What is ChatGPT anyway? What impact will AI have on our everyday lives and what are the risks of using it?
We asked our data protection officer, Mr. Voswinkel, DATEV eG, about this:
What is artificial intelligence?
The intention is for devices to be able to act predictively. The ability to perceive impressions and react to them appropriately with reference to the respective context is to be implemented in the systems. Put simply, the goal is to store these impressions as knowledge and reapply them.
And what is ChatGPT?
The abbreviation GPT. This stands for "Generative Pre-trained Transformer". This is a text generator that converts the user's requests into answers and assistance with the help of artificial intelligence based on information learned in advance. An underlying database is used for this purpose. ChatGPT is easy to use, like currently known search engines on the net. The difference is that ChatGPT "supposedly" takes away the searching and evaluating of search results and does not only present links or short answers.
How are the risks to be assessed?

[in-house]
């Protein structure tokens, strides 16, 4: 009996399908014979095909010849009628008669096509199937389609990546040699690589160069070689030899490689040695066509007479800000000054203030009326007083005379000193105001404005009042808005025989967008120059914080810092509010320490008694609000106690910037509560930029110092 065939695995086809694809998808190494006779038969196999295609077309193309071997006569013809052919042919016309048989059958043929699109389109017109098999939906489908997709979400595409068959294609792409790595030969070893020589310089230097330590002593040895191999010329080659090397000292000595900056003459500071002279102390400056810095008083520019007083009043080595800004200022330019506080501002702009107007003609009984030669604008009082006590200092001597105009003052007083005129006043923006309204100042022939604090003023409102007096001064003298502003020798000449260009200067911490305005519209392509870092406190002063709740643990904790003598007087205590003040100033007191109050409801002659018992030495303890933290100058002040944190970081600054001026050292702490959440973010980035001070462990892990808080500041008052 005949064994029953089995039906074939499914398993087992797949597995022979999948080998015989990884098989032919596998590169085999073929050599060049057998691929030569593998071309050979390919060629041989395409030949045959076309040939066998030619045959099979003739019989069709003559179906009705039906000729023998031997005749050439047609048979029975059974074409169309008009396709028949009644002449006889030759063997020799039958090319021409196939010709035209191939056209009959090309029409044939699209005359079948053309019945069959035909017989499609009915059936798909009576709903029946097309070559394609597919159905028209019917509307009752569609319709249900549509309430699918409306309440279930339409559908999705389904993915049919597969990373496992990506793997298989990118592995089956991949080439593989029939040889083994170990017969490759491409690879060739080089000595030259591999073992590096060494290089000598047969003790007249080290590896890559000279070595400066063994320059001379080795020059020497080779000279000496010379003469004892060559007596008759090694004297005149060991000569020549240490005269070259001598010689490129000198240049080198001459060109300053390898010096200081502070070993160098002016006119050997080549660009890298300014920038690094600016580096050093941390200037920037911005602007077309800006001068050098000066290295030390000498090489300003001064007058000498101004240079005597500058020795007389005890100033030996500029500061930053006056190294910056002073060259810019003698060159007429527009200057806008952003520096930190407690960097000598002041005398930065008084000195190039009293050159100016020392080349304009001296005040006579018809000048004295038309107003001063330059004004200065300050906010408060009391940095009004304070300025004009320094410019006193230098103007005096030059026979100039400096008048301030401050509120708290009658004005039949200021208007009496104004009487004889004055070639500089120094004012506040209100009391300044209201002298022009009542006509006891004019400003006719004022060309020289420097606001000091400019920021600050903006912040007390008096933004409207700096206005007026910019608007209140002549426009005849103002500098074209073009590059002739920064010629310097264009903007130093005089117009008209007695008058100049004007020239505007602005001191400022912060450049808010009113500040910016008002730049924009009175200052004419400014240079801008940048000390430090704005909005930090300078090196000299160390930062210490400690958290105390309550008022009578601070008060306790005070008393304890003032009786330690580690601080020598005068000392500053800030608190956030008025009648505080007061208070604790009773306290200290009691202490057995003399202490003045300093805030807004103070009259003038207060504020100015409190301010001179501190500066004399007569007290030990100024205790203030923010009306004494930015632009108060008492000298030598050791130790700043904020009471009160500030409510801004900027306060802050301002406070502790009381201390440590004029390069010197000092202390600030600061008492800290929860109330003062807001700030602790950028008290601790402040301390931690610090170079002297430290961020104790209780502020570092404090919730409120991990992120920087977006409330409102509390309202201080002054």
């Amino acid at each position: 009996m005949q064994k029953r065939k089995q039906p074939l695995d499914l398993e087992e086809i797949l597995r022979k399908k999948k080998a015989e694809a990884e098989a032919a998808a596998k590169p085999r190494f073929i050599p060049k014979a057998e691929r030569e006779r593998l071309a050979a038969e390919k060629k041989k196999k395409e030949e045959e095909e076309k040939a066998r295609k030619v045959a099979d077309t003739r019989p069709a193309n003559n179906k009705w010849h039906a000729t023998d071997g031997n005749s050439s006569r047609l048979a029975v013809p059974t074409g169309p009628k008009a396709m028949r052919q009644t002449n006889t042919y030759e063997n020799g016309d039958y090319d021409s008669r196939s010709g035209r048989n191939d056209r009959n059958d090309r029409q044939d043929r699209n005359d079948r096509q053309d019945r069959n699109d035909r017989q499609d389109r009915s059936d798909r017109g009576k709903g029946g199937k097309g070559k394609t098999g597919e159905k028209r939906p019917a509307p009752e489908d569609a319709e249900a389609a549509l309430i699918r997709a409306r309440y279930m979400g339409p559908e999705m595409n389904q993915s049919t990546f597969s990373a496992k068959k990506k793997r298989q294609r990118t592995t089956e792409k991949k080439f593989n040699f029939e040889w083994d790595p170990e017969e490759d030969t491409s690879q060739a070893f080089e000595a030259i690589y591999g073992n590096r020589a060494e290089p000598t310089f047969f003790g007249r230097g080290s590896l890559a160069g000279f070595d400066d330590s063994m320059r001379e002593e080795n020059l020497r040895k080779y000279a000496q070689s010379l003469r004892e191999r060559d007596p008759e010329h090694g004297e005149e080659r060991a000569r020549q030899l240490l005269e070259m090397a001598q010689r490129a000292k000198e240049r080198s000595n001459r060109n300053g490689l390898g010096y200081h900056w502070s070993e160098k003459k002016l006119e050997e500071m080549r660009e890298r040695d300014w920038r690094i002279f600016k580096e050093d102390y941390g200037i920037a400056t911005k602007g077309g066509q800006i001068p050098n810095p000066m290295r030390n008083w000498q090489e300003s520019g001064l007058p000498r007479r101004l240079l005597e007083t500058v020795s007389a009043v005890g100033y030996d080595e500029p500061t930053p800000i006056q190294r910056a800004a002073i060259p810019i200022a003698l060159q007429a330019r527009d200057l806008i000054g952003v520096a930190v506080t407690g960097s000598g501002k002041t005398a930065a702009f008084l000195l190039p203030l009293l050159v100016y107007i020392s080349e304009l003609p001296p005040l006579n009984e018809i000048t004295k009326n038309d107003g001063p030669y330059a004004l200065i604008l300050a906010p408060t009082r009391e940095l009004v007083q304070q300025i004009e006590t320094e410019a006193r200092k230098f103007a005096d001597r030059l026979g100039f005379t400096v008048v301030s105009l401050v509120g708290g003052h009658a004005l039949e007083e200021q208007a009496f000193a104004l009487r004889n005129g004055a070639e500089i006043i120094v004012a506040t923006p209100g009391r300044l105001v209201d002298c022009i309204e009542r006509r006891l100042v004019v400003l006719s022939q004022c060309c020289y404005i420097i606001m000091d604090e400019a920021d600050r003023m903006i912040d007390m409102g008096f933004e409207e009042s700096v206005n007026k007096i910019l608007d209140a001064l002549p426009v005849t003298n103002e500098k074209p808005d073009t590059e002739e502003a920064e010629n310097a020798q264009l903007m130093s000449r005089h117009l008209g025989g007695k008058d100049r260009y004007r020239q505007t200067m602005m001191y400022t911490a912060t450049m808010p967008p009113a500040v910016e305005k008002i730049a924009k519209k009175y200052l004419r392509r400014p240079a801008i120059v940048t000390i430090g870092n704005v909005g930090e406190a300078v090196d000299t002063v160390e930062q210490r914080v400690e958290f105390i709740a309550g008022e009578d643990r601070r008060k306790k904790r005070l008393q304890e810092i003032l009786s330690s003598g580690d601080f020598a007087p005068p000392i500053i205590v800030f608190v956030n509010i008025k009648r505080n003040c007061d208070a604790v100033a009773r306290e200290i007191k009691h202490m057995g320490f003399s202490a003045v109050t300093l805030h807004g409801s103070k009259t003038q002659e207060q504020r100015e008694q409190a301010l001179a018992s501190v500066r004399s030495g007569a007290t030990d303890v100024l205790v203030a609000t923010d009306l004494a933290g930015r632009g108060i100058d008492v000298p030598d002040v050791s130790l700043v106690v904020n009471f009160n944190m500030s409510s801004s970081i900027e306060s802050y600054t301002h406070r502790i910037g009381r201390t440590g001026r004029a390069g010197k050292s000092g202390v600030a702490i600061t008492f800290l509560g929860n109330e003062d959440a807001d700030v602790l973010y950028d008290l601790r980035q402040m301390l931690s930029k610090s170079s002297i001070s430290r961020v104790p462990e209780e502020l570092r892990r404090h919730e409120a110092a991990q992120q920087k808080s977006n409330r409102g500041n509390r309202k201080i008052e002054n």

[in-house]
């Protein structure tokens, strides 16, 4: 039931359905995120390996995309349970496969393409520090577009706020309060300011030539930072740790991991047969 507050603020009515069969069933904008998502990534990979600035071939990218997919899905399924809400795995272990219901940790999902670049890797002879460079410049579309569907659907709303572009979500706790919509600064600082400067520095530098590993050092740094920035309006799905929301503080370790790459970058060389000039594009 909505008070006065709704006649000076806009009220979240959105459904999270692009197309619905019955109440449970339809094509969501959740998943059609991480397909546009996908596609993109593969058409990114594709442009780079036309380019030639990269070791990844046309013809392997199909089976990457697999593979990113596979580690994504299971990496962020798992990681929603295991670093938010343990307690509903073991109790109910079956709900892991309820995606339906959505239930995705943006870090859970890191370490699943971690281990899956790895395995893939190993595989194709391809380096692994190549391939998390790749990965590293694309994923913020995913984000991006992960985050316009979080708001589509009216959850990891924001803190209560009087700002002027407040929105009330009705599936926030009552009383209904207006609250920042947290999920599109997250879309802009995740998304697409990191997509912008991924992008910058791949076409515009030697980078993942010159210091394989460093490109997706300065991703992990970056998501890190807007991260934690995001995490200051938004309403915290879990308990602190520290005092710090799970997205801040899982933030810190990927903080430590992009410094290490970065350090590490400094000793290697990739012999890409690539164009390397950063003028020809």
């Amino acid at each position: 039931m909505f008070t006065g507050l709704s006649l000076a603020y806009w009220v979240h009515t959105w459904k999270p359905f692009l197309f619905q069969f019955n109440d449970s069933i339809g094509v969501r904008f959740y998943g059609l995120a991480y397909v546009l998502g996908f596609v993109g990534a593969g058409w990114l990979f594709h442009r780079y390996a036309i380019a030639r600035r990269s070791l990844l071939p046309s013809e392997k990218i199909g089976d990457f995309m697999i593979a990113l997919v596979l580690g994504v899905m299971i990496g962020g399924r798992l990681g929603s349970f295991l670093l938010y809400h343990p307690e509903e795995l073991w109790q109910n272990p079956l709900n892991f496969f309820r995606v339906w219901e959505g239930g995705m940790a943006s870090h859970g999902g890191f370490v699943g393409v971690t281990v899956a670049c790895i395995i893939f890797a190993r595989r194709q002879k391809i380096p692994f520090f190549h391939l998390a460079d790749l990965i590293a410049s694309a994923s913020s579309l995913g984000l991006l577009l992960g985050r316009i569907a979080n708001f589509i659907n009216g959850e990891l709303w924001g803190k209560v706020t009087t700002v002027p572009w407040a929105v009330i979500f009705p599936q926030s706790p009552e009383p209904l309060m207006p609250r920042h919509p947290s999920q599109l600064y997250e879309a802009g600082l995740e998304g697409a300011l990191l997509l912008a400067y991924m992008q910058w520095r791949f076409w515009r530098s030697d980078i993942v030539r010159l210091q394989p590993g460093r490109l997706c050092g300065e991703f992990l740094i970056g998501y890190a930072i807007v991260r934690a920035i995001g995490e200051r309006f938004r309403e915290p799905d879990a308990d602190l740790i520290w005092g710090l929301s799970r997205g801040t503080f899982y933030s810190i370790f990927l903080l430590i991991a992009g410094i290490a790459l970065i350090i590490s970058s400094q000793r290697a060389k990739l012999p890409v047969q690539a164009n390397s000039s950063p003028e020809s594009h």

The use of the results of a search can lead to data protection violations such as missing information on the legal basis of data processing and further disregard of information obligations.
In addition, text generators and AI are increasingly being used by cybercriminals to formulate contextual emails that even mimic the language, syntax and usage of real people by feeding the system with previous email correspondences. In this way, even existing email correspondences can be continued with natural-sounding language and content that seems to make sense. This makes it even more difficult to detect fake e-mails.
How to deal with this in the professional environment?
Currently, the legislative bodies of the European Union as well as other numerous countries worldwide are working on drafts for the implementation of AI regulations/laws. The intention is to regulate the implementation of AI and make it safe and transparent.
Thus, reality is faster than legislation. Therefore, especially until the laws are implemented, systems should be handled with care and no disclosure of sensitive information such as trade secrets or personal data should be made. Employees need to know what information or questions may be entered into the AI system.
The urgency of internal guidelines on this and their controlled implementation is demonstrated quite emphatically by the fact that one of the large American technology groups has banned internal official use of the system it developed and operates itself with sensitive information. If the companies that profit directly from the use of their own system are already exercising such caution, this should also be a clear signal to everyone else.